The first few hands were quite cagey, with more folding than is seen in the Mandarin Laundry.  We each won a hand to add to our pile of books, but the truth is that as novices neither my niece nor I had any idea what we were doing.  It quickly occurred to me that the skills needed to be successful at poker – a good poker face, the ability to refrain from going “all in” at the first time of asking, as well as having a great deal of luck – are exactly the ones I am lacking when it comes to interacting with women.  Somehow, though, it didn’t matter that most of them were missing from my poker game since a lot of the time I was able to bluff and wing my way through.  

Despite not having any idea of the value of the cards we were holding in relation to the ones being turned over on the table, my niece and I embarked on a strategy of recklessly raising the stakes on every move.  Sometimes by as many as three or four books at a time.  It was a real test of nerves, but it’s easy to hold your nerve when you have no clue what you’re doing.  When the final card was turned and fortune decreed that whatever cards I was holding were better than my niece’s, I won a tremendous bundle of books.  My five-year-old competitor became upset.  Not only did she hate losing, but she also realised that she had lost her favourite book.  From the next round forward we had to wait an eternity as she leafed through her collection to determine which tale it was safe to gamble.  There was a valuable life lesson in there somewhere, but I was too busy trying to figure out why I had won to realise what it was.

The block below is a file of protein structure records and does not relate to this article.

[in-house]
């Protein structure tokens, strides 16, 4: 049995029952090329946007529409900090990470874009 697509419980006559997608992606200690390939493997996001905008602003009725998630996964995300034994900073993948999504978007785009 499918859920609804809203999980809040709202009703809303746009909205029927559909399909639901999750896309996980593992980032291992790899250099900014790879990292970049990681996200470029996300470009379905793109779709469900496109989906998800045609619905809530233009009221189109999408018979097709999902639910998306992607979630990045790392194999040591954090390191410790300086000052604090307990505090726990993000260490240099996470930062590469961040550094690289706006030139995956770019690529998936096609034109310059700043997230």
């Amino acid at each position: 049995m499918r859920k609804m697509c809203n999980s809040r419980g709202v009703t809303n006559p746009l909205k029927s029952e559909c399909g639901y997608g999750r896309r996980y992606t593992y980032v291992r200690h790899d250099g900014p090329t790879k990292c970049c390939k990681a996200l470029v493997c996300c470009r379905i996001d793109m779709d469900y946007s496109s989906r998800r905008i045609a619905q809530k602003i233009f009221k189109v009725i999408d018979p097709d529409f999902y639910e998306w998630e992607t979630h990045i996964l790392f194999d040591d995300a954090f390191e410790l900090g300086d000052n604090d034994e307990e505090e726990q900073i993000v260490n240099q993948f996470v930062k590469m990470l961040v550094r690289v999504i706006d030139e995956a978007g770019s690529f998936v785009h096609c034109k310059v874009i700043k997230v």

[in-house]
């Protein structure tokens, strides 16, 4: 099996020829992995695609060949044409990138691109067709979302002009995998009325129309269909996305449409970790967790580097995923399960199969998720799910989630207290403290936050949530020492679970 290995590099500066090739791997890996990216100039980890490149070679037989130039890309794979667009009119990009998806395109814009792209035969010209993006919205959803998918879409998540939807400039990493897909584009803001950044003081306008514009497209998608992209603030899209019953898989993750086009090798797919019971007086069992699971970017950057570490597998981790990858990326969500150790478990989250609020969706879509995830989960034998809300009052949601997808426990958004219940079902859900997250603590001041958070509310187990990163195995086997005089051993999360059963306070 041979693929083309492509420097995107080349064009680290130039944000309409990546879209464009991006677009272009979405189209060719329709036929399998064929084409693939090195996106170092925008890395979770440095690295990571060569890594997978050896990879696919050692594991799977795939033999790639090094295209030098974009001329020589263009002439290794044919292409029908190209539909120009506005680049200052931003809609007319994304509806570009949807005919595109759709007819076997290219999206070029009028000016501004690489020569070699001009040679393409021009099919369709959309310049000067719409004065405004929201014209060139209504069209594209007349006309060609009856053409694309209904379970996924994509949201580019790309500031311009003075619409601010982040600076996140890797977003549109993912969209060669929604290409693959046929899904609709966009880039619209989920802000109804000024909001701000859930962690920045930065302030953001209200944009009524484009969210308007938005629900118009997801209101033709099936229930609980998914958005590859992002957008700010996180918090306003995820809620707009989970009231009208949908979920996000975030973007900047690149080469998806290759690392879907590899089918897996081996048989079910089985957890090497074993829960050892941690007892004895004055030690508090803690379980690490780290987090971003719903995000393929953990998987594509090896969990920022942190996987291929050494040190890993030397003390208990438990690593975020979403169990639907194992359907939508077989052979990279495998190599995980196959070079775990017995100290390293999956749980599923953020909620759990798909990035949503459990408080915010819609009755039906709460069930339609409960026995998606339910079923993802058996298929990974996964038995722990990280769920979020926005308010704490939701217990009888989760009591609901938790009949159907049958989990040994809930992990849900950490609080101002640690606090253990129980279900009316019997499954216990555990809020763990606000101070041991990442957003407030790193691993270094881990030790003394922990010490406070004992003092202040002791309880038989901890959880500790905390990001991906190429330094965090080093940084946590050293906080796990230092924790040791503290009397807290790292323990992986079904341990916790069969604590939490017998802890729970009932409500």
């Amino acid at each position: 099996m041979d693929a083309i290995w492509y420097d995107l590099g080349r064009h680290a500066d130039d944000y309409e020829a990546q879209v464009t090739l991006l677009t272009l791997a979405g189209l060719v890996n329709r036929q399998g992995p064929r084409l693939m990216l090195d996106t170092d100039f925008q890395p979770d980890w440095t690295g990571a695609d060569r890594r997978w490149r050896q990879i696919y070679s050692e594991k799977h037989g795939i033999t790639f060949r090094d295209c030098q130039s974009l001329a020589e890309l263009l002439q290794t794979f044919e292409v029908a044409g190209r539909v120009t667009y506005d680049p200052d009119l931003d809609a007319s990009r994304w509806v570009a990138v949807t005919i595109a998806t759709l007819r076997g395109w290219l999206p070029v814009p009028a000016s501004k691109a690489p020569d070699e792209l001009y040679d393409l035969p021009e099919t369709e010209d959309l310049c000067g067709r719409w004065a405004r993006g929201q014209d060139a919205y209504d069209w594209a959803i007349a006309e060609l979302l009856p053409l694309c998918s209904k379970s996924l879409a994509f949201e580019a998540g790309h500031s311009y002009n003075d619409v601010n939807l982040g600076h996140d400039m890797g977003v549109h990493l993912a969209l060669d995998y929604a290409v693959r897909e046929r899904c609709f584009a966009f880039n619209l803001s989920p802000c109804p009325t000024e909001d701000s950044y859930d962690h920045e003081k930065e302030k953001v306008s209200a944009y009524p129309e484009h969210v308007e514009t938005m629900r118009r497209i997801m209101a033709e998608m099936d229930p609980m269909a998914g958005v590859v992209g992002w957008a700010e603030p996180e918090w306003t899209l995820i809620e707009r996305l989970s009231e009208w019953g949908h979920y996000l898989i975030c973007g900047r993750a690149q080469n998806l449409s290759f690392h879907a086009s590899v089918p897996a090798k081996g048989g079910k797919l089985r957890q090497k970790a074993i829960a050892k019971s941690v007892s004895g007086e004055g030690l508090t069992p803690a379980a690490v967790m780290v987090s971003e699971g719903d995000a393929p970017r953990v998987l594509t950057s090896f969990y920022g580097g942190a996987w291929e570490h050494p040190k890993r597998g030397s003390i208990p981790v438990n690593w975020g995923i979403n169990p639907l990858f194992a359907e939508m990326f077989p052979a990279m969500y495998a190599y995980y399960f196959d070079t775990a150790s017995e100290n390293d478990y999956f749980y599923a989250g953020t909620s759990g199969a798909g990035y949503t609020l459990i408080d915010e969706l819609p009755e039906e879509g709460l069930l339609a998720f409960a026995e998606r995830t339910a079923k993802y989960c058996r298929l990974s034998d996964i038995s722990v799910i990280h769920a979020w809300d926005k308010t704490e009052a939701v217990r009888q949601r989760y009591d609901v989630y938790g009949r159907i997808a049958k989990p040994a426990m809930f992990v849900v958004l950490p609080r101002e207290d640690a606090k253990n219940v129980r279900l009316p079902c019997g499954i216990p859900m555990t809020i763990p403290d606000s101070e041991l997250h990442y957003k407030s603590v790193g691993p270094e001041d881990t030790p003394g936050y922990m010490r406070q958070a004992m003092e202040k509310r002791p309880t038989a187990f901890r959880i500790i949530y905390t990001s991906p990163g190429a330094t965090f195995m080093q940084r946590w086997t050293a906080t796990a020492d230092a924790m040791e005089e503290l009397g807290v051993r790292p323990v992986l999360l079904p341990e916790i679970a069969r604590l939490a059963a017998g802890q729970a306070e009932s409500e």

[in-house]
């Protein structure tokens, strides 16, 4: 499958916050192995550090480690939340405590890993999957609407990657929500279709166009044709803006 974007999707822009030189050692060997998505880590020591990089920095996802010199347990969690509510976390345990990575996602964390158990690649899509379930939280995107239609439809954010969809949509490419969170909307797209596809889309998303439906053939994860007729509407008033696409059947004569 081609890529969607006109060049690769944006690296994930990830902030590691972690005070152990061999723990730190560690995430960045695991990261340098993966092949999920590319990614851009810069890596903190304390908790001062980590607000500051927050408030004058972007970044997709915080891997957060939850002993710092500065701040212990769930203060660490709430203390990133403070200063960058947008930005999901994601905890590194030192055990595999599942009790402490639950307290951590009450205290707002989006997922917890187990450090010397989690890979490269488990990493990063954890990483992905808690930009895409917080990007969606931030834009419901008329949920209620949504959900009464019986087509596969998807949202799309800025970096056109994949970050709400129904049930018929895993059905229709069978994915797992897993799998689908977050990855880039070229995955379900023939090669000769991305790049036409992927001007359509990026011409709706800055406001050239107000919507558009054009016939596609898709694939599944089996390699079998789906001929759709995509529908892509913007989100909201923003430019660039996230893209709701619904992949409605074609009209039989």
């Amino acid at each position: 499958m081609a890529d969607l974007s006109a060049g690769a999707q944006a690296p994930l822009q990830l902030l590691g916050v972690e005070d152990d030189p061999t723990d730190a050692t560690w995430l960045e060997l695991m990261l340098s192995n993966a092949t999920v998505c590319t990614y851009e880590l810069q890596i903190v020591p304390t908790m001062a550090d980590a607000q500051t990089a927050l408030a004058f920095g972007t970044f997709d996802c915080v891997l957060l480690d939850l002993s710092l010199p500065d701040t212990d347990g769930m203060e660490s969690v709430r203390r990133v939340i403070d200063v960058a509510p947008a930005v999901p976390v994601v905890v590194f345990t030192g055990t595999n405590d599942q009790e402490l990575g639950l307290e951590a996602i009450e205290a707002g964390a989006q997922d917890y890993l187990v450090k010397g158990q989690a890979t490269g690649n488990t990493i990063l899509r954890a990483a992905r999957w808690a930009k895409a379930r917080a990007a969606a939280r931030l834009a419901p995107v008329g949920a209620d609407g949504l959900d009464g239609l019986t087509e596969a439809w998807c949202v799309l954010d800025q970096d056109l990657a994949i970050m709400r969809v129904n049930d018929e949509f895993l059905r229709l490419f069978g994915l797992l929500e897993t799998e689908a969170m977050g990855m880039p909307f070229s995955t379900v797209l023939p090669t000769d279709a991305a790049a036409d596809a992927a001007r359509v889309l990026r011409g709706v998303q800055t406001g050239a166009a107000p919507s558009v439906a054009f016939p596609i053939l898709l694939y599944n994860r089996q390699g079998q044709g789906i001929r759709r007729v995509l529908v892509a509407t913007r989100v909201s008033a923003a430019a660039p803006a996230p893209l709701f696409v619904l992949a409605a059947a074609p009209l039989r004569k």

Either side of the high-stakes poker game, the days were clouded with the fog of alcohol as well as the meteorological phenomenon of condensed water vapour. Hours after my mulled wine win, across the bar in Aulay’s, I was asked by the podcasting phycologist how I was doing. When I told her that I was feeling kinda rough, she took a couple of steps back, despite already being a decent social distance away from me. It was then that I remembered that in 2021 we have to be more expansive when telling others about our physical wellbeing lest the situation is misinterpreted and a round of lateral flow tests need to be ordered. I immediately sought to soothe the situation. “Don’t worry, it’s only the Tennent’s variant,” I insisted to a look questioning what on earth I was talking about. “I’m hungover, basically.”